It’s fair to say that the construction industry suffers a disproportionate share of occupational fatalities and lost-time injuries. While falls are a leading cause of worker injuries and deaths, nearly all of these incidents are preventable.
From May 16 to July 15, 2016, the Ministry of Labour targeted potential fall hazards during a safety blitz at hundreds of workplaces across province.
In all, construction inspectors conducted 2,316 field visits to 1,994 workplaces and issued 5,542 orders under the Occupational Health and Safety Act (OHSA) and its regulations. This included 465 stop work orders.
Of the 465 stop work orders, 23.5% (1,298) were the result of falls from heights hazards, 15% (828) were attributed to other personal protective equipment non-compliance, while 4% (236) had to do with failure to prepare for an emergency or rescue of a worker.
Nearly 20% (1,022 of the 5,542) of the issued orders were the result of workers not wearing headwear and missing fall protection. On average, 2.78 orders were issued per workplace visited. Some of the workplaces were visited several times with an average of 2.39 orders issued per field visit.
According the Ministry of Labour, health and safety inspectors visited a variety of construction projects, including low-rise and high-rise construction and renovation, and high-rise “forming” (structures into which concrete is poured). Inspectors focused on whether workers had received training for working at heights; proper fall protection systems and equipment; and whether guardrails were installed when needed. They also inspected scaffolding systems for compliance; whether surface openings were adequately covered; and verifying that skylight hazards where assessed and workers were protected.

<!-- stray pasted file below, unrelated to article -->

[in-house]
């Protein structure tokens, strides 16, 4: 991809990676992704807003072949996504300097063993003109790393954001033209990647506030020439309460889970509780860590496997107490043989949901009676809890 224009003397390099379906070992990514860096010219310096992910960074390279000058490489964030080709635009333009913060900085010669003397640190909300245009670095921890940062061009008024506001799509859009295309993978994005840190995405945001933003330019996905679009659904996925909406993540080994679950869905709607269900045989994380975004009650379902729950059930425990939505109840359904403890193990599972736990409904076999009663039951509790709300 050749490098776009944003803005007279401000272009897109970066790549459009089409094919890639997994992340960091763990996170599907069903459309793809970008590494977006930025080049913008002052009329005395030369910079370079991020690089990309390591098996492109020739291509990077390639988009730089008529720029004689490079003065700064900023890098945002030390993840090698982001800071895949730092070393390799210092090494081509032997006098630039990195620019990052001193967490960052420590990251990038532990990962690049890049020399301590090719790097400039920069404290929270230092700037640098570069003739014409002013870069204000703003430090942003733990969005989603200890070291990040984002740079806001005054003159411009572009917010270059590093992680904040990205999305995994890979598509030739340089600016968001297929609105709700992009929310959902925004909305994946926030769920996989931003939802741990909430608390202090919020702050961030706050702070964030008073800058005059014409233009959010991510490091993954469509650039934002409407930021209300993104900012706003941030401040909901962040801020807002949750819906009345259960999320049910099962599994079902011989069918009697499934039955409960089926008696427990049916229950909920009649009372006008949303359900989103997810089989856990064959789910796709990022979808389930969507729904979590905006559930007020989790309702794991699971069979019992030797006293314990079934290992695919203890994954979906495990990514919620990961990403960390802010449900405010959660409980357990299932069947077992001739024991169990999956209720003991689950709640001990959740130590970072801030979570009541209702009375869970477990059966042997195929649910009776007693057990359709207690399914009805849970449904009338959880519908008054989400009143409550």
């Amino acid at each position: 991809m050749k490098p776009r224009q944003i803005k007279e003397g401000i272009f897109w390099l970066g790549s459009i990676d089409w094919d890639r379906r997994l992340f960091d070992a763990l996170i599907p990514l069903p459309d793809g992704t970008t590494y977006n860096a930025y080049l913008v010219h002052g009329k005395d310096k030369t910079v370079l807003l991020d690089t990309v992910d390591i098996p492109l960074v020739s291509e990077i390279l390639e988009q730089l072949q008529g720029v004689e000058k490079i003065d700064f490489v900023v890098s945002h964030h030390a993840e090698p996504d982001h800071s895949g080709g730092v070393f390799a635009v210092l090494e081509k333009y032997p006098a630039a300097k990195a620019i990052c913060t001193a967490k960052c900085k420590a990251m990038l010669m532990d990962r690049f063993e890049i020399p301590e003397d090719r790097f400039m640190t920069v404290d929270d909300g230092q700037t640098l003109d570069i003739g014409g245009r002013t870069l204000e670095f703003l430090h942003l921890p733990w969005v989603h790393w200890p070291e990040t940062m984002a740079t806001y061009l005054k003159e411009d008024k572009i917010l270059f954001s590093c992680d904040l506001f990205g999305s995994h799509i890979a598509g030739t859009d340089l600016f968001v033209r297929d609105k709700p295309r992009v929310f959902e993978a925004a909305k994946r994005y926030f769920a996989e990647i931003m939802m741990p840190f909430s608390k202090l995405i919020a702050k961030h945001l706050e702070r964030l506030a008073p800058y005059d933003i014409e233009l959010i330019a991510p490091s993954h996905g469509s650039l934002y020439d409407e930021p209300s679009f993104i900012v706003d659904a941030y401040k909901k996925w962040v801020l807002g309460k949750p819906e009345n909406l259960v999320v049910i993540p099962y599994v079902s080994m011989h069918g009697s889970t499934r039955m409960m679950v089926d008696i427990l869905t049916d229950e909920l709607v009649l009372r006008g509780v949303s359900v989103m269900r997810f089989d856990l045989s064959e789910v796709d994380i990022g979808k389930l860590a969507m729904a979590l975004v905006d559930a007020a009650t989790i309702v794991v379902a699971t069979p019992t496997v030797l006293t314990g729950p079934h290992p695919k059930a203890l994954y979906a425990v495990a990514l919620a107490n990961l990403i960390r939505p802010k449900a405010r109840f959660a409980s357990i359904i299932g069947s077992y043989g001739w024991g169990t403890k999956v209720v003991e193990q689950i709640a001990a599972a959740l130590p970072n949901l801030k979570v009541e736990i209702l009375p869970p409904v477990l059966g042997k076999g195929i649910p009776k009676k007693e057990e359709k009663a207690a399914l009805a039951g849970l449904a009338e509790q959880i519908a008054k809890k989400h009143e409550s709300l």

The results indicate falls hazards continue to be a key concern at construction projects, and that all workplace parties need to improve onsite safety and their understanding of their duties and responsibilities under the OHSA.
Workers can be at an increased risk of falls due to:
- lack of training on identifying fall hazards
- inadequate training for the task
- lack of proper equipment
- inadequate barricades to prevent falls
- poorly maintained equipment
- improper access to elevated work areas
Ministry inspectors also issued 627 tickets and 138 summonses during the blitz. Under Ontario’s Provincial Offences Act, ministry inspectors have the authority to issue a ticket or summons for minor OHSA violations, and may also initiate prosecutions for certain violations.
Currently, the maximum fine resulting from a ticket or summons is $1,000, although most violations of this nature are subject to a set fine, which generally do not exceed $300. A successful prosecution, though, may result in more severe penalties. Individuals may be fined up to $25,000 and/or imprisoned for up to six months, while corporations may be fined up to $500,000 on each count.
– with files from the Ministry of Labour